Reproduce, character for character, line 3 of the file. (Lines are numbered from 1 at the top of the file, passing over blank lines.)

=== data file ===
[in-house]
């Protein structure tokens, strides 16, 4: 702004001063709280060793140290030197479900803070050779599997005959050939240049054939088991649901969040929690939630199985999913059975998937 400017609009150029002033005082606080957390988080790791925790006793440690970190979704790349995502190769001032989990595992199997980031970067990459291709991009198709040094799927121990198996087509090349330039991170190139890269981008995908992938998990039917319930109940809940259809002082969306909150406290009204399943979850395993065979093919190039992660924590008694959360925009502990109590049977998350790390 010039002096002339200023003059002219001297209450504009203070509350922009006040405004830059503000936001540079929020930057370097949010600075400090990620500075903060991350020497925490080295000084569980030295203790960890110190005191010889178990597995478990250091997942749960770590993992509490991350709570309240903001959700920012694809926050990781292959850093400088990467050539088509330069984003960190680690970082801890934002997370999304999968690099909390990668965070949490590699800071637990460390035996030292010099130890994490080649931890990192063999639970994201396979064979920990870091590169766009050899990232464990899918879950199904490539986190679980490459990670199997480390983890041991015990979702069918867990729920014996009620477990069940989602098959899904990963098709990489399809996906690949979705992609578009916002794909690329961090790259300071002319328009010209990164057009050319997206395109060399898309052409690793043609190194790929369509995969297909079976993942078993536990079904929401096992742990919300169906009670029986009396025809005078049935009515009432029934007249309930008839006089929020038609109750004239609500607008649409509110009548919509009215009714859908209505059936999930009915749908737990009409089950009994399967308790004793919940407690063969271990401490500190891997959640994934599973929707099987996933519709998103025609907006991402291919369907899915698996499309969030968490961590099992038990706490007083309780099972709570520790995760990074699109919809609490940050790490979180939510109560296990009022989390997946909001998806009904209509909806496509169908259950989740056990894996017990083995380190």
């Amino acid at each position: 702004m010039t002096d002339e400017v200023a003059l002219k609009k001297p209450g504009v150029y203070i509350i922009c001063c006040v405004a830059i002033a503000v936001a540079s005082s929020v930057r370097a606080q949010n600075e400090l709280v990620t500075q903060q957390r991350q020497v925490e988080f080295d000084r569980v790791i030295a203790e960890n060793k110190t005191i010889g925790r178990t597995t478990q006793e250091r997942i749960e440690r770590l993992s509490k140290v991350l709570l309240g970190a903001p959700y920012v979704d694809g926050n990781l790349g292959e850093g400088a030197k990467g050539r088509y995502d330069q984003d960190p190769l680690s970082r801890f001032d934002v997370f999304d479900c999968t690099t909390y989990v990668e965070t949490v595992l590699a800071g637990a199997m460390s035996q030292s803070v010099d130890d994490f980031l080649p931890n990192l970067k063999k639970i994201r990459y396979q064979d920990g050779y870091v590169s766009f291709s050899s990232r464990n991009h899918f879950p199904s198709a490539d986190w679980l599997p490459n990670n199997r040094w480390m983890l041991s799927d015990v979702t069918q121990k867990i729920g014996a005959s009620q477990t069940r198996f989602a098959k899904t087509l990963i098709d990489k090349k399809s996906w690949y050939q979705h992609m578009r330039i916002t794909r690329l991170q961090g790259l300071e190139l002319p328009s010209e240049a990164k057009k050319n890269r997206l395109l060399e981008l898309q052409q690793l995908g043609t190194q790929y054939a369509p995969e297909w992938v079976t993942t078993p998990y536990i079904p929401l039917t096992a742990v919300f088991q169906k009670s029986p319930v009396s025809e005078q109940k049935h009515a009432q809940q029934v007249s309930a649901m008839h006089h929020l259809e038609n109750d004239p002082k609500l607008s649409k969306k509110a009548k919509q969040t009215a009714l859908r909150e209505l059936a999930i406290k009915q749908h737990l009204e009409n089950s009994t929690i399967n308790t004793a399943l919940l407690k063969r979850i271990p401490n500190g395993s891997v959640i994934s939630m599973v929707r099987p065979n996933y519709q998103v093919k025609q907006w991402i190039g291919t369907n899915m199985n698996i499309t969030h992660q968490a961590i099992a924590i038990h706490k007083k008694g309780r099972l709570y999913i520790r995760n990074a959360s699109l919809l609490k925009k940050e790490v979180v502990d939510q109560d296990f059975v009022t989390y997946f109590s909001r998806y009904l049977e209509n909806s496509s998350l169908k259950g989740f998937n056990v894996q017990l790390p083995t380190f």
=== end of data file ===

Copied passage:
């Amino acid at each position: 702004m010039t002096d002339e400017v200023a003059l002219k609009k001297p209450g504009v150029y203070i509350i922009c001063c006040v405004a830059i002033a503000v936001a540079s005082s929020v930057r370097a606080q949010n600075e400090l709280v990620t500075q903060q957390r991350q020497v925490e988080f080295d000084r569980v790791i030295a203790e960890n060793k110190t005191i010889g925790r178990t597995t478990q006793e250091r997942i749960e440690r770590l993992s509490k140290v991350l709570l309240g970190a903001p959700y920012v979704d694809g926050n990781l790349g292959e850093g400088a030197k990467g050539r088509y995502d330069q984003d960190p190769l680690s970082r801890f001032d934002v997370f999304d479900c999968t690099t909390y989990v990668e965070t949490v595992l590699a800071g637990a199997m460390s035996q030292s803070v010099d130890d994490f980031l080649p931890n990192l970067k063999k639970i994201r990459y396979q064979d920990g050779y870091v590169s766009f291709s050899s990232r464990n991009h899918f879950p199904s198709a490539d986190w679980l599997p490459n990670n199997r040094w480390m983890l041991s799927d015990v979702t069918q121990k867990i729920g014996a005959s009620q477990t069940r198996f989602a098959k899904t087509l990963i098709d990489k090349k399809s996906w690949y050939q979705h992609m578009r330039i916002t794909r690329l991170q961090g790259l300071e190139l002319p328009s010209e240049a990164k057009k050319n890269r997206l395109l060399e981008l898309q052409q690793l995908g043609t190194q790929y054939a369509p995969e297909w992938v079976t993942t078993p998990y536990i079904p929401l039917t096992a742990v919300f088991q169906k009670s029986p319930v009396s025809e005078q109940k049935h009515a009432q809940q029934v007249s309930a649901m008839h006089h929020l259809e038609n109750d004239p002082k609500l607008s649409k969306k509110a009548k919509q969040t009215a009714l859908r909150e209505l059936a999930i406290k009915q749908h737990l009204e009409n089950s009994t929690i399967n308790t004793a399943l919940l407690k063969r979850i271990p401490n500190g395993s891997v959640i994934s939630m599973v929707r099987p065979n996933y519709q998103v093919k025609q907006w991402i190039g291919t369907n899915m199985n698996i499309t969030h992660q968490a961590i099992a924590i038990h706490k007083k008694g309780r099972l709570y999913i520790r995760n990074a959360s699109l919809l609490k925009k940050e790490v979180v502990d939510q109560d296990f059975v009022t989390y997946f109590s909001r998806y009904l049977e209509n909806s496509s998350l169908k259950g989740f998937n056990v894996q017990l790390p083995t380190f």